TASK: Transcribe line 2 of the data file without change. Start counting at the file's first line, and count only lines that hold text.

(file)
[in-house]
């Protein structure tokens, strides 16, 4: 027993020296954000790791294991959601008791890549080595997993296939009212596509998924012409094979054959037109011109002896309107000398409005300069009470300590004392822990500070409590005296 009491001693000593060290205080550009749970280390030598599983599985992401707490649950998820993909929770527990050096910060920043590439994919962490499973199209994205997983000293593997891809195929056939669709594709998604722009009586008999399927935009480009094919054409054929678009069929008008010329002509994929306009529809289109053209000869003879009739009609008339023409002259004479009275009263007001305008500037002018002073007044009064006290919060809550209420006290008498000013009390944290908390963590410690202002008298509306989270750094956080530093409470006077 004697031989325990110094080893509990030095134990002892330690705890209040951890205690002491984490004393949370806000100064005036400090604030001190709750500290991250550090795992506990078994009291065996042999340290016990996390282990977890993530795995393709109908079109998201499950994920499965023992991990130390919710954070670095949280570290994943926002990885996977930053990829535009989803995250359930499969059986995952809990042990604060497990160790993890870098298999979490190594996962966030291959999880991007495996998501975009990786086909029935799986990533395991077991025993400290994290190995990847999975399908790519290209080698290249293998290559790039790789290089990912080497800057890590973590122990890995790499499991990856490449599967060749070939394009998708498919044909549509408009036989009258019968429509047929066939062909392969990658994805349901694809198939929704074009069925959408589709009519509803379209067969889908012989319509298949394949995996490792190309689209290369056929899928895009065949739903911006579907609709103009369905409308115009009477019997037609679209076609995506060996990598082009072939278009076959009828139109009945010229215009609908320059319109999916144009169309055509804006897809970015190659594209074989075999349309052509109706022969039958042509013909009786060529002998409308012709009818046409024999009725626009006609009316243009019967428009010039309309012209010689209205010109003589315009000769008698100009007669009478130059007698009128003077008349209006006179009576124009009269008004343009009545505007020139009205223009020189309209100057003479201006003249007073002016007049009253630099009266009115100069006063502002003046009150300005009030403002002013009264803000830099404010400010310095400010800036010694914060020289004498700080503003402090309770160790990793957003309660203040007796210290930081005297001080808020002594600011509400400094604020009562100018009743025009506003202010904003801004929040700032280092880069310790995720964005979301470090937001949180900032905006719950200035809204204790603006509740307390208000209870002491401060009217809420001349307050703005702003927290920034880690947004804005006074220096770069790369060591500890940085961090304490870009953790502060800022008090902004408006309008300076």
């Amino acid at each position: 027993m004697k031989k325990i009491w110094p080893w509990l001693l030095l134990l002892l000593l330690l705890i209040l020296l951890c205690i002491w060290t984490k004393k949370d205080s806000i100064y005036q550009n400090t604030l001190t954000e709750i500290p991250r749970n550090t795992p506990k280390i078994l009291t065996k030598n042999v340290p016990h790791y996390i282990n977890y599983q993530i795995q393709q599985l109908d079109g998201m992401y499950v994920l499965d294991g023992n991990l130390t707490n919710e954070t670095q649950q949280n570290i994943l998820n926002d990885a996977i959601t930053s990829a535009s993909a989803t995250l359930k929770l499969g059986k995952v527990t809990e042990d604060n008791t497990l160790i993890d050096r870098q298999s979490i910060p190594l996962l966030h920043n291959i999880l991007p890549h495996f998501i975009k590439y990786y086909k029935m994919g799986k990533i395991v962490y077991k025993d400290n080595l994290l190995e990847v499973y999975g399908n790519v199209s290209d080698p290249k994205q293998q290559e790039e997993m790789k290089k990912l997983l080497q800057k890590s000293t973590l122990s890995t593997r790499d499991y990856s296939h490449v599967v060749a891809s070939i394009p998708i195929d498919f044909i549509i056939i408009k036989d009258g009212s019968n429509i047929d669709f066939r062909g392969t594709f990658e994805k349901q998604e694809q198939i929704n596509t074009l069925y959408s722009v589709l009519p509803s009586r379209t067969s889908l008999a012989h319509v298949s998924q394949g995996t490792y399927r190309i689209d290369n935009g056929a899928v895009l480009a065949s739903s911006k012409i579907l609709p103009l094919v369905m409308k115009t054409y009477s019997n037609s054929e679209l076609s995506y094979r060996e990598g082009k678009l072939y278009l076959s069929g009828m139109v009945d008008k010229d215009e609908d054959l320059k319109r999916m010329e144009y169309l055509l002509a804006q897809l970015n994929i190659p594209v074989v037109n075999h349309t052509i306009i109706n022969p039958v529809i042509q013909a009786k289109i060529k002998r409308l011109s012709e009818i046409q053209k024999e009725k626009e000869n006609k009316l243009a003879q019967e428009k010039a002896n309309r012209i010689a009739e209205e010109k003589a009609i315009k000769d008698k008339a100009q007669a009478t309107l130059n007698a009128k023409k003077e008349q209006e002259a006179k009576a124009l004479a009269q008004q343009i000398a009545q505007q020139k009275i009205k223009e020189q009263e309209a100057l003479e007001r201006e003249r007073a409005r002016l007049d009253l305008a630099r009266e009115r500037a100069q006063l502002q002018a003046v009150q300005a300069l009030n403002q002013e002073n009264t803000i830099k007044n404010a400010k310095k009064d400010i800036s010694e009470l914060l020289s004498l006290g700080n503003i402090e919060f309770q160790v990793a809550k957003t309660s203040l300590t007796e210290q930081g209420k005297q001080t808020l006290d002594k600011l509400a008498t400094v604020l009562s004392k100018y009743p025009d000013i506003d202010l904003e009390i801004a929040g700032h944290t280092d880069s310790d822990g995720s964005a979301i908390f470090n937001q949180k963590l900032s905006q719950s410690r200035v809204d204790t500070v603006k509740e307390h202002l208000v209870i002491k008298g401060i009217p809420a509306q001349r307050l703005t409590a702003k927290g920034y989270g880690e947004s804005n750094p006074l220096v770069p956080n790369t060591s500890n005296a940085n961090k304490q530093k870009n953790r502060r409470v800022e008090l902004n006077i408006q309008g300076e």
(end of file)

């Protein structure tokens, strides 16, 4: 027993020296954000790791294991959601008791890549080595997993296939009212596509998924012409094979054959037109011109002896309107000398409005300069009470300590004392822990500070409590005296 009491001693000593060290205080550009749970280390030598599983599985992401707490649950998820993909929770527990050096910060920043590439994919962490499973199209994205997983000293593997891809195929056939669709594709998604722009009586008999399927935009480009094919054409054929678009069929008008010329002509994929306009529809289109053209000869003879009739009609008339023409002259004479009275009263007001305008500037002018002073007044009064006290919060809550209420006290008498000013009390944290908390963590410690202002008298509306989270750094956080530093409470006077 004697031989325990110094080893509990030095134990002892330690705890209040951890205690002491984490004393949370806000100064005036400090604030001190709750500290991250550090795992506990078994009291065996042999340290016990996390282990977890993530795995393709109908079109998201499950994920499965023992991990130390919710954070670095949280570290994943926002990885996977930053990829535009989803995250359930499969059986995952809990042990604060497990160790993890870098298999979490190594996962966030291959999880991007495996998501975009990786086909029935799986990533395991077991025993400290994290190995990847999975399908790519290209080698290249293998290559790039790789290089990912080497800057890590973590122990890995790499499991990856490449599967060749070939394009998708498919044909549509408009036989009258019968429509047929066939062909392969990658994805349901694809198939929704074009069925959408589709009519509803379209067969889908012989319509298949394949995996490792190309689209290369056929899928895009065949739903911006579907609709103009369905409308115009009477019997037609679209076609995506060996990598082009072939278009076959009828139109009945010229215009609908320059319109999916144009169309055509804006897809970015190659594209074989075999349309052509109706022969039958042509013909009786060529002998409308012709009818046409024999009725626009006609009316243009019967428009010039309309012209010689209205010109003589315009000769008698100009007669009478130059007698009128003077008349209006006179009576124009009269008004343009009545505007020139009205223009020189309209100057003479201006003249007073002016007049009253630099009266009115100069006063502002003046009150300005009030403002002013009264803000830099404010400010310095400010800036010694914060020289004498700080503003402090309770160790990793957003309660203040007796210290930081005297001080808020002594600011509400400094604020009562100018009743025009506003202010904003801004929040700032280092880069310790995720964005979301470090937001949180900032905006719950200035809204204790603006509740307390208000209870002491401060009217809420001349307050703005702003927290920034880690947004804005006074220096770069790369060591500890940085961090304490870009953790502060800022008090902004408006309008300076």